DES MOINES, Iowa -- Project management delivered over the Web has proven to be just the elixir Jeff Falk needed to really help things gel at the office.
Falk is director of product development at The Members Group, a provider of card processing, ACH and related services to a little more than 200 credit unions. He's responsible for overseeing more than 200 projects at any given time, keeping things moving among more than 150 employees at four locations.
To create order from such potential chaos, Falk and his colleagues use a project portfolio management (PPM) solution from San Francisco-based Innotas.
Delivered over the Web as an on-demand software-as-a-service (SaaS), the Innotas tools provide centralized collaboration, communication across the organization and the ability to do away with what Falk called "islands of data"--disparate spreadsheets, e-mails, even hand-written notes--that obscured progress and even hid some projects from view.
TMG is currently using the Innotas solution in four segments, Falk said.
"One is for folks filling a project management role. Another is folks fulfilling a resource management role. A third is the team member segment: people not necessarily managing but who are contributors to the team with specific tasks. And the fourth segment is the executive level [including] senior management with a view across all projects," he said.
At TMG, projects generally involve "onboarding new credit union clients to our processing platforms," Falk said. Each client is served by a project team that includes experts in marketing, settling and the technologies that connect them.
There also are what Falk called infrastructure projects, such as implementing a new e-mail server. Unlike the cross-disciplinary onboarding team, these projects are confined to staffers, "such as network and technology folks, people who pretty much stay within that realm," he said. Other examples include projects that involved only the human resources department, like a benefits analysis.
Each of these disparate functions now fit into one centralized database, managed off-site by software built from the ground up for delivery over the Web.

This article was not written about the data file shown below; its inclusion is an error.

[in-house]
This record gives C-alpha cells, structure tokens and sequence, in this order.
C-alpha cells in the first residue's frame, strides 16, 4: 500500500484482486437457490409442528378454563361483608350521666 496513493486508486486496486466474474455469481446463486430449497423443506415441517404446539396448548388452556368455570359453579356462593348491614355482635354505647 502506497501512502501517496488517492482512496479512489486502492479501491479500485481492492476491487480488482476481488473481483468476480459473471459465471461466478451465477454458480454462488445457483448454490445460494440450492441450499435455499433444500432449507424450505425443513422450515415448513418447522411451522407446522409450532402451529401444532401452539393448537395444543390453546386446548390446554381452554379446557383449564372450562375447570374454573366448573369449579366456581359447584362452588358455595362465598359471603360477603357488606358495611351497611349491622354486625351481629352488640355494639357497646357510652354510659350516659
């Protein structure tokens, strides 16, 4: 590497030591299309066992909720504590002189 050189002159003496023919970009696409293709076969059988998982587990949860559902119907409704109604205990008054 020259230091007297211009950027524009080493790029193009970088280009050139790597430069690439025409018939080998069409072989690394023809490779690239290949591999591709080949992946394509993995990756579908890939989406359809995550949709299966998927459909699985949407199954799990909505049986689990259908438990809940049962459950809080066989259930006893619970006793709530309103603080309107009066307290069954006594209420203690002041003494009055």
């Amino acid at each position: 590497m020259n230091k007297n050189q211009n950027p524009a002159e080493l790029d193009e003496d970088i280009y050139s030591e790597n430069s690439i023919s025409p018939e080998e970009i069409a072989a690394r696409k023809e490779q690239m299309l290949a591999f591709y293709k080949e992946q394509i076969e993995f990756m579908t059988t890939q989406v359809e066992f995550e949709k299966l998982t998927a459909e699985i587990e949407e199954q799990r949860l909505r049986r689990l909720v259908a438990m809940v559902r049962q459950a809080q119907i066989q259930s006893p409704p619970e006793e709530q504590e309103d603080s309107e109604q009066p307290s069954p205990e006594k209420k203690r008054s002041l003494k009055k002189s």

"Now we can easily collaborate within the solution," Falk said. "Instead of having to send an external e-mail and figuring out what project you're talking about, you can see the whole thing at once...all the associated documents, all the chats. Everything that's going on, and without the time-consuming processes we had before."
Prior to Innotas, TMG ran an in-house PPM solution that required a site license, installation on servers and then maintenance that included patches.
"With our environment becoming more and more complex, it was just another piece in our infrastructure that, to be honest with you, I got tired of wrestling every time a new patch came out," Falk said.
That earlier software--termed "bloatware" by Falk--also had more features than were needed. Being able to go to the Web to just use functions as they are needed has eliminated that bloat, Falk said.
Ease of use is another plus. Falk said his new system makes reports easy to pull, instead of requiring IT help as with the old PPM software.
The efficiencies also manifest when all those islands of data are connected at TMG, Falk said. "One thing these kinds of solutions really allow you to do is get your arms wrapped around the number of projects you do have," he said.
"We found some that were only getting one or two hours of work a month and were sort of dying on the vine, and we found that we could eliminate 25% to 50% of the projects we have going on at any one time just by having that kind of visibility," Falk said.
Bottom line to someone whose title is director of product development?
"This all runs right into cost," Falk said. "The longer projects take, the more they cost. Plus, in our environment, the more clients we can get on board, the better off we are, and we like to think the better off our clients are, too.
"When we're cutting 10% to 25% off our time to launch with projects and new products, that helps everyone involved," he said.